URBANA – A new report that examines the ways COVID-19 mitigation policies affected housing and eviction-court proceedings found that their effects were unevenly distributed and the backlogs they created will impact the court system for years to come.
The Policy Spotlight, titled Race and Eviction During the Pandemic, draws its findings from surveys and focus groups that included litigants, lawyers, judges, and court personnel. It is the second in a series from the University of Illinois System’s Institute of Government and Public Affairs (IGPA) that explores how COVID-19 mitigation policies affected access to justice during the pandemic.
The COVID-19 pandemic altered almost all aspects of life, including judicial proceedings. Few if any areas of law were untouched, but landlord-tenant law was especially disrupted. Early in the pandemic, some states and then the federal government put broad moratoriums on most evictions so that a large class of legal cases was indefinitely put on hold. The authors reviewed national survey data asking how the pandemic affected people’s housing situations. An ongoing substantial backlog of eviction cases means that the range of innovations in court procedures will continue to influence outcomes for the foreseeable future.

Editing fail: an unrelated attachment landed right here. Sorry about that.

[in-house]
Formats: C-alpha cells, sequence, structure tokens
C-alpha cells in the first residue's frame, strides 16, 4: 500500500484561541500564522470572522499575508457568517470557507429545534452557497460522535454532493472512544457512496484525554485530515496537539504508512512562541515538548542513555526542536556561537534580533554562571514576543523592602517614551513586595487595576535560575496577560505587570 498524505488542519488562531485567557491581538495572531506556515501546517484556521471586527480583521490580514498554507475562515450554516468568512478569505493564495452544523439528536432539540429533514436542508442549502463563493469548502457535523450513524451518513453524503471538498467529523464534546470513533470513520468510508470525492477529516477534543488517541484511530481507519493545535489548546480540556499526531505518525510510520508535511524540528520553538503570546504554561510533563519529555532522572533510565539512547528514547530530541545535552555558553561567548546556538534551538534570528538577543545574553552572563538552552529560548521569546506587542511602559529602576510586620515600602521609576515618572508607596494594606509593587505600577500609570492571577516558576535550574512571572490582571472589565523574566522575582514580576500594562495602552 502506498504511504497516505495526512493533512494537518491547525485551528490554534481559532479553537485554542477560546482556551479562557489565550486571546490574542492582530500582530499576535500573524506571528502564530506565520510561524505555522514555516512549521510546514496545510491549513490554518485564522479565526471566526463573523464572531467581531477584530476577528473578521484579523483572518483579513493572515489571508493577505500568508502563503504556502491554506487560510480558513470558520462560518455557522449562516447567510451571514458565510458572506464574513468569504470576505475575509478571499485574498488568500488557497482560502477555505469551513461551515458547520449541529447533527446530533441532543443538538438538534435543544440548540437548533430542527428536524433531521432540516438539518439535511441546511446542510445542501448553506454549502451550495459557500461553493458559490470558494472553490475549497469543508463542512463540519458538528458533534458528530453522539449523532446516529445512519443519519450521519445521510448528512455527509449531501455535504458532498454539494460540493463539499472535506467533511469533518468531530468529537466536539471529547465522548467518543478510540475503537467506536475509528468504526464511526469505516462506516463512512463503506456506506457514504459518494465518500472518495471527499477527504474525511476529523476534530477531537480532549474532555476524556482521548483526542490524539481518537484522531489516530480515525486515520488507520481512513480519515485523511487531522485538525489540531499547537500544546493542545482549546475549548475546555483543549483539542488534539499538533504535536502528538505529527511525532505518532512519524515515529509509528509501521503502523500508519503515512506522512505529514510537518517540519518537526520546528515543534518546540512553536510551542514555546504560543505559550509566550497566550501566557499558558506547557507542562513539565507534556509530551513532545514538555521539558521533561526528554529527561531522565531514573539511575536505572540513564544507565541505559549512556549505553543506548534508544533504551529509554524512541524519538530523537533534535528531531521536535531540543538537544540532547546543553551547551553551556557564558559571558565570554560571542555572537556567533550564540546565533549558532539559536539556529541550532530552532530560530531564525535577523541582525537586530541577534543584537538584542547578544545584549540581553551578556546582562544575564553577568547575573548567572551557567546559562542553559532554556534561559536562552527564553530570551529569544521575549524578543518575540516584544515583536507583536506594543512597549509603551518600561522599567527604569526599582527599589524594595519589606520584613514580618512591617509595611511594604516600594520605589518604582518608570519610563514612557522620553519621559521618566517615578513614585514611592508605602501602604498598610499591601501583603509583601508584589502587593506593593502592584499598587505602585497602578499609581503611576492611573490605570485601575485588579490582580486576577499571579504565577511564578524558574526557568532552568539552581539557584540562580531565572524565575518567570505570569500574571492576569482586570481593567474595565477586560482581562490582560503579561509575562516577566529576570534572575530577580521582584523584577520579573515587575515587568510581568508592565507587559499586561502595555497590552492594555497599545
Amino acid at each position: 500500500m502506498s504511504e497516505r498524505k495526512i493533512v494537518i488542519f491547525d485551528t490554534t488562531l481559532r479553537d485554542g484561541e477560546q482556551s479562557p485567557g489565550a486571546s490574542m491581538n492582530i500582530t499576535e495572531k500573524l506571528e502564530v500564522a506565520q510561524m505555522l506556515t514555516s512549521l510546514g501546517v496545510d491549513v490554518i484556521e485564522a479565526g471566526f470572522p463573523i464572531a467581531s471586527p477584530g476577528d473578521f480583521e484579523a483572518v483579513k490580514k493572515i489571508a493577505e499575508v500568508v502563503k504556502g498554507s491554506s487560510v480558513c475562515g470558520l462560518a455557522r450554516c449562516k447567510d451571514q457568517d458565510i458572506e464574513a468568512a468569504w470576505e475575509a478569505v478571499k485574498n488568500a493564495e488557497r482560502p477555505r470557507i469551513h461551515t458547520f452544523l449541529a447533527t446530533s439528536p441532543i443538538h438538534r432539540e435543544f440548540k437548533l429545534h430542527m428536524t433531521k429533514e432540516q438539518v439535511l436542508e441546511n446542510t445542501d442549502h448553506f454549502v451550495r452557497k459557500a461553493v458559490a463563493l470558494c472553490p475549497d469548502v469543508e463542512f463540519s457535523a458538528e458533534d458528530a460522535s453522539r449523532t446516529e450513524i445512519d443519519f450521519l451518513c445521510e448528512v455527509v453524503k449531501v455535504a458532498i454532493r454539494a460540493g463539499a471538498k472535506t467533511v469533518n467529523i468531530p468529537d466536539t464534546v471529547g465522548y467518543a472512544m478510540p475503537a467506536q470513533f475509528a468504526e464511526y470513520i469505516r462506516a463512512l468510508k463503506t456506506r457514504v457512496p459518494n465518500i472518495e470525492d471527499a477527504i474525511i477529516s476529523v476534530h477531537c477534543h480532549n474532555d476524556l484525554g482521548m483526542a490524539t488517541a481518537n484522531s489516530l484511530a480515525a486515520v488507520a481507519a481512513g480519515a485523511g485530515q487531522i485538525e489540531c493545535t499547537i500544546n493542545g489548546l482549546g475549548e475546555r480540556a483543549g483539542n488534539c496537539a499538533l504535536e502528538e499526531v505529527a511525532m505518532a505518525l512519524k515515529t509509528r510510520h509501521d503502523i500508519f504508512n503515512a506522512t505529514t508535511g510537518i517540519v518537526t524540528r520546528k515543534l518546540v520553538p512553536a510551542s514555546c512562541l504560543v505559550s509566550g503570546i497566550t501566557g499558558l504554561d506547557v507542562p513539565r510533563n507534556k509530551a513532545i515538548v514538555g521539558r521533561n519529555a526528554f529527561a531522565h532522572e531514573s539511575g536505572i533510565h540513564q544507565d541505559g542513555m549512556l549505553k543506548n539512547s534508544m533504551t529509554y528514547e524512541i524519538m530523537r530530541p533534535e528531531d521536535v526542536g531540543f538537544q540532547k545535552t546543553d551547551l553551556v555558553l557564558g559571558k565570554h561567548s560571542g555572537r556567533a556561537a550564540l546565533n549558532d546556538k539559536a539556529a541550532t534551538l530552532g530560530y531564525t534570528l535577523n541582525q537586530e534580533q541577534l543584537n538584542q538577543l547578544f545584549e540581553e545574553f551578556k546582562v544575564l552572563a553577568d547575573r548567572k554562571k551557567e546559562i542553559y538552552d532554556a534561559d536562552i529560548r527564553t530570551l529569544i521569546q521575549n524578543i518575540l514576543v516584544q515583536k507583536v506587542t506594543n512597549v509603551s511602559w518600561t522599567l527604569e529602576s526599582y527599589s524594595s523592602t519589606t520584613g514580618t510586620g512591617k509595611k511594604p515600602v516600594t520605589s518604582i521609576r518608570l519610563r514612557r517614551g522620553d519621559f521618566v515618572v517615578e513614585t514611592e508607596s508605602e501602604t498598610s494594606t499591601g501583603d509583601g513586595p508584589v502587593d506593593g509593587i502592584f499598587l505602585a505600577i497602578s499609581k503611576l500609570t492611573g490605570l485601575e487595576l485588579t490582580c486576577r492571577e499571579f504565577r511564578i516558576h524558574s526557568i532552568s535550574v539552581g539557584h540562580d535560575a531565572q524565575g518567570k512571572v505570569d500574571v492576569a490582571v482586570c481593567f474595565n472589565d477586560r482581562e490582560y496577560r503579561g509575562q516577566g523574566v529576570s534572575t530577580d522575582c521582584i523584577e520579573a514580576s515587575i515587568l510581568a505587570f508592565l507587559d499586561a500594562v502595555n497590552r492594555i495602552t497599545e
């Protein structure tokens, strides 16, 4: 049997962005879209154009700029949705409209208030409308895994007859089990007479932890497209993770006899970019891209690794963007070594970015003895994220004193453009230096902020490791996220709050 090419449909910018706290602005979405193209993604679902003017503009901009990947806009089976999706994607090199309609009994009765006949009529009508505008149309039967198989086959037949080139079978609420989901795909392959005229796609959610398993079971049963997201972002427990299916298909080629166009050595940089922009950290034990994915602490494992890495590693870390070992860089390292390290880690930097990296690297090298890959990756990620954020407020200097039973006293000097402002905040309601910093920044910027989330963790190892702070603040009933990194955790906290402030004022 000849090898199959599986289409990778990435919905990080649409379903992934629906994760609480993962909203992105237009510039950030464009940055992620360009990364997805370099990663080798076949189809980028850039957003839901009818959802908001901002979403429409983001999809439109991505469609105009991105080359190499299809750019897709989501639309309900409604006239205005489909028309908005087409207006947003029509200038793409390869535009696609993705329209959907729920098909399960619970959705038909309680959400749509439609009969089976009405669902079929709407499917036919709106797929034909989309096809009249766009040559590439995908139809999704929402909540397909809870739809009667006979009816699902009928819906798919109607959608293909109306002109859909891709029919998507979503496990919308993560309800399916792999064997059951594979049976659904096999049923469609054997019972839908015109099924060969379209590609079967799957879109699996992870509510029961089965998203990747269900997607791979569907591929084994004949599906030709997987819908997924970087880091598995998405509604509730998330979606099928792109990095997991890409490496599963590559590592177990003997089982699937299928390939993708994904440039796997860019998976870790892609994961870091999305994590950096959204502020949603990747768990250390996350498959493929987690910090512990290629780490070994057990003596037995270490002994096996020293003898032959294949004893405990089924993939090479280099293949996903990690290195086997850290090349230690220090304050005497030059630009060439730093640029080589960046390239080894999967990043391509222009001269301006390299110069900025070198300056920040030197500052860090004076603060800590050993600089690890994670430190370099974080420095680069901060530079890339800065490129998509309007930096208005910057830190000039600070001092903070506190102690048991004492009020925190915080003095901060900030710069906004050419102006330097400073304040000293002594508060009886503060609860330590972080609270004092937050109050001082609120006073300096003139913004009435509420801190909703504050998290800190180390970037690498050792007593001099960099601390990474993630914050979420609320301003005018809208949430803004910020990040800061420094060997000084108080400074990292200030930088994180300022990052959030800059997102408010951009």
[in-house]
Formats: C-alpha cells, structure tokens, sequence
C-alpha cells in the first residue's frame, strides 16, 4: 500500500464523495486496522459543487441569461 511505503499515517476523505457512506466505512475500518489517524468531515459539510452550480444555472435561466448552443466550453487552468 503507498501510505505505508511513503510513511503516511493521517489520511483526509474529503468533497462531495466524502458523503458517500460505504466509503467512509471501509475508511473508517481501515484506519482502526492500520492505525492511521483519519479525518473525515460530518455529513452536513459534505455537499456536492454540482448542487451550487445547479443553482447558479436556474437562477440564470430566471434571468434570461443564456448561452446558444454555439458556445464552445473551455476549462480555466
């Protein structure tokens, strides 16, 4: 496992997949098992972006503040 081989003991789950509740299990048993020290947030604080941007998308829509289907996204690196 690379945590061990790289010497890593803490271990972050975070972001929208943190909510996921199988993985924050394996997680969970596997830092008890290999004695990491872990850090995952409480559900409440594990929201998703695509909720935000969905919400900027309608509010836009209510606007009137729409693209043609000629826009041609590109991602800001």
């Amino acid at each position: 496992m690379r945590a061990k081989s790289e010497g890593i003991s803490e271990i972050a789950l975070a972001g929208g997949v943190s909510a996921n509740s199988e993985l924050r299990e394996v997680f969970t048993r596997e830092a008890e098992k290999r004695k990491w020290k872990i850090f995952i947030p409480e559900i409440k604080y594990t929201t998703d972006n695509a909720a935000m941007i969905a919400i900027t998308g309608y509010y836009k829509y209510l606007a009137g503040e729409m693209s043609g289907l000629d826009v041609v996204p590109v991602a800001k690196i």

“When eviction moratoriums were first broached as a response to COVID-19, racial disparities were a recurring concern,” said Matthew Mettler, a co-author of the Policy Spotlight and a Ph.D. student in the Department of Political Science at the University of Illinois Urbana-Champaign. “There were widespread fears that African-American communities would be hit hardest by COVID-19’s impact on housing security.”
The survey evidence presents a more mixed picture of eviction and race. Attorneys surveyed believed that moratoriums generally succeeded in keeping people in their homes, though some lost housing just the same. Attorneys with mostly Black clients reported the highest levels of clients losing their housing. The authors also asked tenants to self-report some data. When litigants were asked to self-report, white litigants reported the worst outcomes, and Black respondents the best.
“Despite the rather small sample size, this difference achieves statistical significance at conventional levels,” said Brian Gaines, a co-author of the Policy Spotlight and professor of political science at the University of Illinois Urbana-Champaign. “The data suggests comparable experiences across non-Black respondents but markedly better outcomes for Black respondents.”
After extracting data and surveying attorneys and litigants, one critical issue is how eviction court cases take place, whether online, in person, or some of each. Research on how virtual proceedings differ from in-person proceedings is still ongoing, and in the case of eviction, features like the high pre-trial settlement rate and high rate of tenant self-representation seem likely to play a significant role in the outcome of cases.
Other co-authors included: Jason Mazzone, the Albert E. Jenner, Jr., Professor of Law at the University of Illinois College of Law; and IGPA Director Robin Fretwell Wilson, the Mildred Van Voorhis Jones Chair in Law at the University of Illinois College of Law.